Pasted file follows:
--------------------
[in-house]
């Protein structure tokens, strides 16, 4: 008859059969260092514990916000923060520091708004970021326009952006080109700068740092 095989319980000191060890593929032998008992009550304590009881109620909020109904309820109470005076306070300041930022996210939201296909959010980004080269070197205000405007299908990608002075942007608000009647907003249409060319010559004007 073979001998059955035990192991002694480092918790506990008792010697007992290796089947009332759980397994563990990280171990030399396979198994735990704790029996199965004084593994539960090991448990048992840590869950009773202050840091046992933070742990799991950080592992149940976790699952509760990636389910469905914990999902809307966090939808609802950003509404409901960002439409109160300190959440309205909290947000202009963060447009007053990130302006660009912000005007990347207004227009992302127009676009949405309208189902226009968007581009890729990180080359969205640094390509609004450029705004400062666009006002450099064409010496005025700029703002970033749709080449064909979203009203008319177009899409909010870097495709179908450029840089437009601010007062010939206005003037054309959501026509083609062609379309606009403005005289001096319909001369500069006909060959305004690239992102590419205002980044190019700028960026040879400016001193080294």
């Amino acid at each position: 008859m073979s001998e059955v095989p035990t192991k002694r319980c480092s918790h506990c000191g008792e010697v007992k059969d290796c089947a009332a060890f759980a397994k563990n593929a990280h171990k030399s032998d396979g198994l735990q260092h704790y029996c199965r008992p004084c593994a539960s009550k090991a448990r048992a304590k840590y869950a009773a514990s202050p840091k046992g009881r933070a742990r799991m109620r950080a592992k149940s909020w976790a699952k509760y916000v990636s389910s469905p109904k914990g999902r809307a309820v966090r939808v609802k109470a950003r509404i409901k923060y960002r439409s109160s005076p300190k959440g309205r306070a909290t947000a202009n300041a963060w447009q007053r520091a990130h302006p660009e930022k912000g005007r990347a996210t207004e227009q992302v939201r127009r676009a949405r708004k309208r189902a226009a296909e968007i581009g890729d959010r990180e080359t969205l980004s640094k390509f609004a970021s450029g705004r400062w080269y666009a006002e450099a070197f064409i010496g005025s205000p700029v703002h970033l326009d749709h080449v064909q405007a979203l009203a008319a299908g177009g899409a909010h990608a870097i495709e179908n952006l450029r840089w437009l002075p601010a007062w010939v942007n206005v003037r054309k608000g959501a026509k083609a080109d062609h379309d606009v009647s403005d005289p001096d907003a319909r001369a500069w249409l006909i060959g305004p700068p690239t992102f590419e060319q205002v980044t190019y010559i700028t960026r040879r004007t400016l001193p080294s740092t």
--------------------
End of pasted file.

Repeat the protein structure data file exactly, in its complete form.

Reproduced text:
[in-house]
């Protein structure tokens, strides 16, 4: 008859059969260092514990916000923060520091708004970021326009952006080109700068740092 095989319980000191060890593929032998008992009550304590009881109620909020109904309820109470005076306070300041930022996210939201296909959010980004080269070197205000405007299908990608002075942007608000009647907003249409060319010559004007 073979001998059955035990192991002694480092918790506990008792010697007992290796089947009332759980397994563990990280171990030399396979198994735990704790029996199965004084593994539960090991448990048992840590869950009773202050840091046992933070742990799991950080592992149940976790699952509760990636389910469905914990999902809307966090939808609802950003509404409901960002439409109160300190959440309205909290947000202009963060447009007053990130302006660009912000005007990347207004227009992302127009676009949405309208189902226009968007581009890729990180080359969205640094390509609004450029705004400062666009006002450099064409010496005025700029703002970033749709080449064909979203009203008319177009899409909010870097495709179908450029840089437009601010007062010939206005003037054309959501026509083609062609379309606009403005005289001096319909001369500069006909060959305004690239992102590419205002980044190019700028960026040879400016001193080294």
């Amino acid at each position: 008859m073979s001998e059955v095989p035990t192991k002694r319980c480092s918790h506990c000191g008792e010697v007992k059969d290796c089947a009332a060890f759980a397994k563990n593929a990280h171990k030399s032998d396979g198994l735990q260092h704790y029996c199965r008992p004084c593994a539960s009550k090991a448990r048992a304590k840590y869950a009773a514990s202050p840091k046992g009881r933070a742990r799991m109620r950080a592992k149940s909020w976790a699952k509760y916000v990636s389910s469905p109904k914990g999902r809307a309820v966090r939808v609802k109470a950003r509404i409901k923060y960002r439409s109160s005076p300190k959440g309205r306070a909290t947000a202009n300041a963060w447009q007053r520091a990130h302006p660009e930022k912000g005007r990347a996210t207004e227009q992302v939201r127009r676009a949405r708004k309208r189902a226009a296909e968007i581009g890729d959010r990180e080359t969205l980004s640094k390509f609004a970021s450029g705004r400062w080269y666009a006002e450099a070197f064409i010496g005025s205000p700029v703002h970033l326009d749709h080449v064909q405007a979203l009203a008319a299908g177009g899409a909010h990608a870097i495709e179908n952006l450029r840089w437009l002075p601010a007062w010939v942007n206005v003037r054309k608000g959501a026509k083609a080109d062609h379309d606009v009647s403005d005289p001096d907003a319909r001369a500069w249409l006909i060959g305004p700068p690239t992102f590419e060319q205002v980044t190019y010559i700028t960026r040879r004007t400016l001193p080294s740092t």